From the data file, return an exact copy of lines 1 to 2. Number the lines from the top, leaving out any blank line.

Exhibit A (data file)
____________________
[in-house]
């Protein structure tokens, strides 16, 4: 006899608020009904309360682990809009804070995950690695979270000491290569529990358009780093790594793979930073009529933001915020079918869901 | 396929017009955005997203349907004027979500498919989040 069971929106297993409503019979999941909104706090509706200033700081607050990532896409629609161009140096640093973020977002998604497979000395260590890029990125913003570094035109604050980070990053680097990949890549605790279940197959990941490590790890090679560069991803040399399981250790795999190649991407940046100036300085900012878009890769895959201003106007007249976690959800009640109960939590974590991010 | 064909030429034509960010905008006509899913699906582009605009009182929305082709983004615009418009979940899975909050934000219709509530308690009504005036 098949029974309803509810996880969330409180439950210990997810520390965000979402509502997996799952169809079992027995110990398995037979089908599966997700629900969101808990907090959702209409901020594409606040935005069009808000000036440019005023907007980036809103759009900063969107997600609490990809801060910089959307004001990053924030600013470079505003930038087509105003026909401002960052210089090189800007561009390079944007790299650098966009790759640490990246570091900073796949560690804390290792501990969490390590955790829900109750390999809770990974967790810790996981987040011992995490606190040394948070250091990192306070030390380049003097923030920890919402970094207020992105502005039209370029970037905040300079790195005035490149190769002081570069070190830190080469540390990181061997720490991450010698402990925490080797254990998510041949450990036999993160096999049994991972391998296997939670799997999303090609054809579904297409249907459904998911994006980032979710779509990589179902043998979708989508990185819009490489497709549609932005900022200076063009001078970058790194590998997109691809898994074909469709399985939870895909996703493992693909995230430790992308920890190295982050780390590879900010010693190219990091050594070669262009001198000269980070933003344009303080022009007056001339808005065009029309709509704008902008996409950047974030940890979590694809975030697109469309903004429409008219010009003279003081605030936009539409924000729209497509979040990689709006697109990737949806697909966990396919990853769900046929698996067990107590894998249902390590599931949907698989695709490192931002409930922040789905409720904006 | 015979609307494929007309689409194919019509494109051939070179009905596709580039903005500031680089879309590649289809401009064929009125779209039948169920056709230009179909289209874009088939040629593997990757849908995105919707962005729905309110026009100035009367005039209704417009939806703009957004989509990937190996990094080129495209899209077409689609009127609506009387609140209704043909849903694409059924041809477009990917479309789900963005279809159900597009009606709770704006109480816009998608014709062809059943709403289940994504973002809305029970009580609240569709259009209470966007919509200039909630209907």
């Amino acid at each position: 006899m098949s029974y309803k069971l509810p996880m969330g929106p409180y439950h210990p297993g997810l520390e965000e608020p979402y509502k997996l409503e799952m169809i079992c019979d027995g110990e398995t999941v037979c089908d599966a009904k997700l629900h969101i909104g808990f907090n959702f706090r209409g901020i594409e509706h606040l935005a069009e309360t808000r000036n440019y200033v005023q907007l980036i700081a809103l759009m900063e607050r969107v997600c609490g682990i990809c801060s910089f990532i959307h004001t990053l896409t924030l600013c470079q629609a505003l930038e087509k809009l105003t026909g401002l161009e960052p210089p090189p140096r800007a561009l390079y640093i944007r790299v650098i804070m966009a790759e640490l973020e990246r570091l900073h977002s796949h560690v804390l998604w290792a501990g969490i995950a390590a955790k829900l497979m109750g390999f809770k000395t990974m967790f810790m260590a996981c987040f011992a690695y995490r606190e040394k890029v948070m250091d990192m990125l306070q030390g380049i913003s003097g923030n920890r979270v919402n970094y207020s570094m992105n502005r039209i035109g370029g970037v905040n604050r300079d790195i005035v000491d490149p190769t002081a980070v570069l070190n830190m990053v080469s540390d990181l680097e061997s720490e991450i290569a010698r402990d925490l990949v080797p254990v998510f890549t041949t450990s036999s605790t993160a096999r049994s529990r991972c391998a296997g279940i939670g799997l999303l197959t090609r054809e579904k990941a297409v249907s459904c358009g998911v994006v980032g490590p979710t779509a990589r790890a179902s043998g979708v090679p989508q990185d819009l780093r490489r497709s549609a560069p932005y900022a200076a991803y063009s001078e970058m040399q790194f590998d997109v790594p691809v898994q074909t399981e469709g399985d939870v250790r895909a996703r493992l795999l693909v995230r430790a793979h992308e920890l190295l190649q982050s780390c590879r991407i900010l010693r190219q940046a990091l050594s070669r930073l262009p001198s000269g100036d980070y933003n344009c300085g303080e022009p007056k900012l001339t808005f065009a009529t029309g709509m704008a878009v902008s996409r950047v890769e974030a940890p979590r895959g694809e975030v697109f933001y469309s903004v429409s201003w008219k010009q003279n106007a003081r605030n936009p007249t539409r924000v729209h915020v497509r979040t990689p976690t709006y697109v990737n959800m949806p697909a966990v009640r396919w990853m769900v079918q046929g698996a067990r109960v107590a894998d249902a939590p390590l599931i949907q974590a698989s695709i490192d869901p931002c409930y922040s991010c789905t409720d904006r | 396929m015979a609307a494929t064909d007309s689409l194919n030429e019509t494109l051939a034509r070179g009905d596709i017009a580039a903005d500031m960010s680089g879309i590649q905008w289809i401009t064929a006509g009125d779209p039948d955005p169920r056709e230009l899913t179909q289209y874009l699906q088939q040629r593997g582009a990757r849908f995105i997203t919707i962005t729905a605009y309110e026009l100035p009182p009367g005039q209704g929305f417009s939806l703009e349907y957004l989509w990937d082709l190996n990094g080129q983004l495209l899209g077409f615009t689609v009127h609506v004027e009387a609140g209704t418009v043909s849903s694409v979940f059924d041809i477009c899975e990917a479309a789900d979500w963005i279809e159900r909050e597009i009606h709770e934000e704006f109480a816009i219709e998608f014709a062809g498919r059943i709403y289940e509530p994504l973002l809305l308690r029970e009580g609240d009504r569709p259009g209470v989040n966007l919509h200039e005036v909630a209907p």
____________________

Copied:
[in-house]
């Protein structure tokens, strides 16, 4: 006899608020009904309360682990809009804070995950690695979270000491290569529990358009780093790594793979930073009529933001915020079918869901 | 396929017009955005997203349907004027979500498919989040 069971929106297993409503019979999941909104706090509706200033700081607050990532896409629609161009140096640093973020977002998604497979000395260590890029990125913003570094035109604050980070990053680097990949890549605790279940197959990941490590790890090679560069991803040399399981250790795999190649991407940046100036300085900012878009890769895959201003106007007249976690959800009640109960939590974590991010 | 064909030429034509960010905008006509899913699906582009605009009182929305082709983004615009418009979940899975909050934000219709509530308690009504005036 098949029974309803509810996880969330409180439950210990997810520390965000979402509502997996799952169809079992027995110990398995037979089908599966997700629900969101808990907090959702209409901020594409606040935005069009808000000036440019005023907007980036809103759009900063969107997600609490990809801060910089959307004001990053924030600013470079505003930038087509105003026909401002960052210089090189800007561009390079944007790299650098966009790759640490990246570091900073796949560690804390290792501990969490390590955790829900109750390999809770990974967790810790996981987040011992995490606190040394948070250091990192306070030390380049003097923030920890919402970094207020992105502005039209370029970037905040300079790195005035490149190769002081570069070190830190080469540390990181061997720490991450010698402990925490080797254990998510041949450990036999993160096999049994991972391998296997939670799997999303090609054809579904297409249907459904998911994006980032979710779509990589179902043998979708989508990185819009490489497709549609932005900022200076063009001078970058790194590998997109691809898994074909469709399985939870895909996703493992693909995230430790992308920890190295982050780390590879900010010693190219990091050594070669262009001198000269980070933003344009303080022009007056001339808005065009029309709509704008902008996409950047974030940890979590694809975030697109469309903004429409008219010009003279003081605030936009539409924000729209497509979040990689709006697109990737949806697909966990396919990853769900046929698996067990107590894998249902390590599931949907698989695709490192931002409930922040789905409720904006 | 015979609307494929007309689409194919019509494109051939070179009905596709580039903005500031680089879309590649289809401009064929009125779209039948169920056709230009179909289209874009088939040629593997990757849908995105919707962005729905309110026009100035009367005039209704417009939806703009957004989509990937190996990094080129495209899209077409689609009127609506009387609140209704043909849903694409059924041809477009990917479309789900963005279809159900597009009606709770704006109480816009998608014709062809059943709403289940994504973002809305029970009580609240569709259009209470966007919509200039909630209907």